Browsing Publications - South East Coast Ambulance Service by Subject "Communication"
Now showing items 1-3 of 3
Decision making and safety in ambulance service transitionsIntroduction Decisions made by ambulance staff are often timecritical and based on limited information. Wrong decisions could have serious consequences for patients but little is known about areas of risk associated with decisions about patient care. We aimed to examine system in fluences on decision making in the ambulance service setting focusing on paramedic roles. Method An exploratory mixed methods qualitative study was conducted in three Ambulance Service Trusts. A document search and 16 interviews were conducted to understand service delivery in each Trust, how they link with other services and potential influences on decisions about patient care. Researchers observed ambulance crews on 34 shifts and 10 paramedics completed ‘digital diaries’ to report challenges for decision making or patient safety. Three focus groups with staff (N=21) and three with service users (N=23) were held to explore their views on decision making and patient safety. Data were charted to produce a typology of decisions then coded and thematically analysed to identify in fluences on those decisions. Findings Nine types of decision were identi fied, ranging from specialist emergency pathways to non-conveyance. In fluences on these decisions included communication with Control Room staff; patient assessment, decision support and alternative options to ED conveyance. Seven main issues in fluencing patient safety in decision making were identi fied: meeting demand; performance and priorities; access to care options; risk aversion; education, training and professional development for crews; communication and feedback to crews; resources and safety culture. Conclusions A range of decisions are made by ambulance staff in complex, time bound changing conditions. Training and development and access to alternative options to ED conveyance were identi fied as particularly important issues. https://emj.bmj.com/content/emermed/32/5/e2.1.full.pdf This is an Open Access article distributed in accordance with the Creative Commons Attribution Non Commercial (CC BY-NC 4.0) license, which permits others to distribute, remix, adapt, build upon this work non-commercially, and license their derivative works on different terms, provided the original work is properly cited and the use is non-commercial. See: http://creativecommons.org/licenses/by-nc/4.0/ http://dx.doi.org/10.1136/emermed-2015-204880.4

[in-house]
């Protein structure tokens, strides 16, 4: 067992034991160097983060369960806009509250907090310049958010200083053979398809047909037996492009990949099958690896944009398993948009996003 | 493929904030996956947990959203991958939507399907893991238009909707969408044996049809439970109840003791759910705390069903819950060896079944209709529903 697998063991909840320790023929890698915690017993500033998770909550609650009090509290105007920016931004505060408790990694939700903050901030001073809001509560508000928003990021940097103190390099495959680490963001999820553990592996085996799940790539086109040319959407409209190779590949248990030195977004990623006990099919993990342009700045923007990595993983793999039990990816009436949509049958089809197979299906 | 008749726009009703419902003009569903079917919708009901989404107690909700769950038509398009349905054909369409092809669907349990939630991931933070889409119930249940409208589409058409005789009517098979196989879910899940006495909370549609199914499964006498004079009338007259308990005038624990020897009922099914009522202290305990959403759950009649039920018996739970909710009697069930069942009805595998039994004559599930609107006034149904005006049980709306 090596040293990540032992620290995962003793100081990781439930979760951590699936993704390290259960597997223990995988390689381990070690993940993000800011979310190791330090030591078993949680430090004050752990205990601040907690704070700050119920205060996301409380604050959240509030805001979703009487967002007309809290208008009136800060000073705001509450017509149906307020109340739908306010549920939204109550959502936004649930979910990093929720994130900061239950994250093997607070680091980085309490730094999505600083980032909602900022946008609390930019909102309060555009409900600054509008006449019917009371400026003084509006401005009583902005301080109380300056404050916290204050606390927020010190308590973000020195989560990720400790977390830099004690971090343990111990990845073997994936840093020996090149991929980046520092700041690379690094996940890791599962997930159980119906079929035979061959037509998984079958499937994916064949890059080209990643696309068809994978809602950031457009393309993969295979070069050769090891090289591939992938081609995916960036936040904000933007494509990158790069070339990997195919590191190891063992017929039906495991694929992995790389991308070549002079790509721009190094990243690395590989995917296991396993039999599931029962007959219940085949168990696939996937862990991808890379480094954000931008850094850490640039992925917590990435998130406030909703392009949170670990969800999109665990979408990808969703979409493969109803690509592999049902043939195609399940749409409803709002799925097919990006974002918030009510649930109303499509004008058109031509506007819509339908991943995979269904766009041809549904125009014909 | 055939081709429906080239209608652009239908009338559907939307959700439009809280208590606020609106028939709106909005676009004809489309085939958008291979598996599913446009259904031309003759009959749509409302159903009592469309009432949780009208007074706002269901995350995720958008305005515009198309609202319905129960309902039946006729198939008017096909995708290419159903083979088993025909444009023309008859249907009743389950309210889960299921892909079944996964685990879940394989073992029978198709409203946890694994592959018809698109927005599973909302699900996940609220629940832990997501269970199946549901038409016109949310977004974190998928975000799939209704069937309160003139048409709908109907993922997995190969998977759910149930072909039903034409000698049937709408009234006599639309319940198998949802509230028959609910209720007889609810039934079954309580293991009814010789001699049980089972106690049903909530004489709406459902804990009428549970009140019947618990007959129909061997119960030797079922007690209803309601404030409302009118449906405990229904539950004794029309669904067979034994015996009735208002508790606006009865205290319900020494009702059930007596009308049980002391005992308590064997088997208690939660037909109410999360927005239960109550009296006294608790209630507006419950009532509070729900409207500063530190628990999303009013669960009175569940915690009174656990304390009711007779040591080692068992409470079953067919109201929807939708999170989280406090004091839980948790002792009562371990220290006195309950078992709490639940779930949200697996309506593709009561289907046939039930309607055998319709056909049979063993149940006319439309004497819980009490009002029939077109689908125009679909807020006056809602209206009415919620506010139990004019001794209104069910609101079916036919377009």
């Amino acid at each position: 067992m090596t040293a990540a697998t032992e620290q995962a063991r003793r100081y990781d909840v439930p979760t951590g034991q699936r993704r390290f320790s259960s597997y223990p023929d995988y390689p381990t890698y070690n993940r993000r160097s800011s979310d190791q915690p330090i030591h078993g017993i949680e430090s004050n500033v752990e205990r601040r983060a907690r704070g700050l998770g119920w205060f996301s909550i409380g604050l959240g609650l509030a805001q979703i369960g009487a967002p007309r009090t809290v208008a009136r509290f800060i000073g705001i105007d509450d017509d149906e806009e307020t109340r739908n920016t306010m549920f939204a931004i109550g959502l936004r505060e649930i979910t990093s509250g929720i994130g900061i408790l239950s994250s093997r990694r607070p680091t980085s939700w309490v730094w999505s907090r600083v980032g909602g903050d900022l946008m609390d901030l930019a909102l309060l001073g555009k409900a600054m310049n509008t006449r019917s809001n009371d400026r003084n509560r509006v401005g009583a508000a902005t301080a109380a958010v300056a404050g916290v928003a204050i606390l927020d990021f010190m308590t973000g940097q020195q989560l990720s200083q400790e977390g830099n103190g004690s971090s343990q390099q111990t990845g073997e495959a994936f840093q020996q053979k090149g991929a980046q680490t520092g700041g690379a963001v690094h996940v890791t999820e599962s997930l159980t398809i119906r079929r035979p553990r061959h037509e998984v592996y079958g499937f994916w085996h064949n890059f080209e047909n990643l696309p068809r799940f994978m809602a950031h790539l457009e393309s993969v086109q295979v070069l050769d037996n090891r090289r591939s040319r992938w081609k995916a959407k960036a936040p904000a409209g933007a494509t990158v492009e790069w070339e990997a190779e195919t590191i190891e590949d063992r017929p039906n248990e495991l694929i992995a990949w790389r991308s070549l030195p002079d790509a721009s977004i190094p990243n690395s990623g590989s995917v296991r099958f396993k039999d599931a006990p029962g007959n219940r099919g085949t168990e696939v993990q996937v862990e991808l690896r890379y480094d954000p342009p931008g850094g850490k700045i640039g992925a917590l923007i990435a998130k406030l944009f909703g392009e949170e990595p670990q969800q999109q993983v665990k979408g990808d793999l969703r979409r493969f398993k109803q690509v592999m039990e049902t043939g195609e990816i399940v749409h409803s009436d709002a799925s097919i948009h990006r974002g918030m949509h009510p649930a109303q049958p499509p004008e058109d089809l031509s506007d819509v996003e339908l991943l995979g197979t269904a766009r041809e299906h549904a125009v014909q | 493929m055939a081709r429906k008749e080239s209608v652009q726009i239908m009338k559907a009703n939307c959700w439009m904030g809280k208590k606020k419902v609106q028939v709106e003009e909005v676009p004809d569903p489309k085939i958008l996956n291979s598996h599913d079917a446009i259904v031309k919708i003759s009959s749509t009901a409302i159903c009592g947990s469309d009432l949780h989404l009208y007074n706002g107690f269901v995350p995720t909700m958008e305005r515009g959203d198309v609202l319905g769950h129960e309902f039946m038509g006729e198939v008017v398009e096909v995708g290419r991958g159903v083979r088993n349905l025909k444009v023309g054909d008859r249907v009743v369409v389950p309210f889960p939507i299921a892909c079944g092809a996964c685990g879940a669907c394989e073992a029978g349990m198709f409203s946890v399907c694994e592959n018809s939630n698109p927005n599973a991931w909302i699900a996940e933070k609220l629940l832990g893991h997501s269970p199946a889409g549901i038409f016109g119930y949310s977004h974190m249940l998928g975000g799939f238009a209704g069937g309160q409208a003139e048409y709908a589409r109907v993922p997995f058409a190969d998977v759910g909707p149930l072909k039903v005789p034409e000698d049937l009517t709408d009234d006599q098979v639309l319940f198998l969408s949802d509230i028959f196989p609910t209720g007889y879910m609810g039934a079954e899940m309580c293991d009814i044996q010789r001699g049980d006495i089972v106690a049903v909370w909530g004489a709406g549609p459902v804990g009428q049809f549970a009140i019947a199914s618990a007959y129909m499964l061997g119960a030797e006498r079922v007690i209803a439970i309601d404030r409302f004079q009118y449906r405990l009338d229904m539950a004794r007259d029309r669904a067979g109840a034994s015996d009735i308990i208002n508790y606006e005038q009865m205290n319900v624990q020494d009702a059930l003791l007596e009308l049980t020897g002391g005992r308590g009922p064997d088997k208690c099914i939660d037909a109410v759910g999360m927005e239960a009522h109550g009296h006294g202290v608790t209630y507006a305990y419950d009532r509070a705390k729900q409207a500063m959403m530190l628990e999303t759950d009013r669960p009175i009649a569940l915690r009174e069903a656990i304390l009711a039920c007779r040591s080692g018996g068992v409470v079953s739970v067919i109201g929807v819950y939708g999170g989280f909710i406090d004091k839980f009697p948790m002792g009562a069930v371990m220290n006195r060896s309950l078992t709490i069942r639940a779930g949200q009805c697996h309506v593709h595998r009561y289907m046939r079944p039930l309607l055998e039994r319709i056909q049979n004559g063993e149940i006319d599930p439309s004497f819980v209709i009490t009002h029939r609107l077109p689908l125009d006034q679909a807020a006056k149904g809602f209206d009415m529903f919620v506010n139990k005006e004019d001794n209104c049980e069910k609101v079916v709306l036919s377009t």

Patient assessment: a reflective case studyThe three ‘C's of physical assessment—capacity, consent and communication—could be compared to the ‘ABCs' of resuscitation; without all three you will make very little, if any, progress. But do we give these aspects the attention they deserve, especially in time critical situations? This case study is based on a 76-year-old female who presented at Accident and Emergency (A&E) with central chest pain, diarrhoea and vomiting, productive cough and pyrexia. The aims of this case study are to discuss the impact of 21st century legislation on patient assessment, demonstrate the importance of objective, structured history taken and investigate the subjective nature of physical examination. In a world of waiting lists and litigation some argue that we should let technology do the leg work—ultrasound, chest x-rays, magnetic resonance imaging (MRI) and computed tomography (CT)—why use a stethoscope? Abstract published with permission.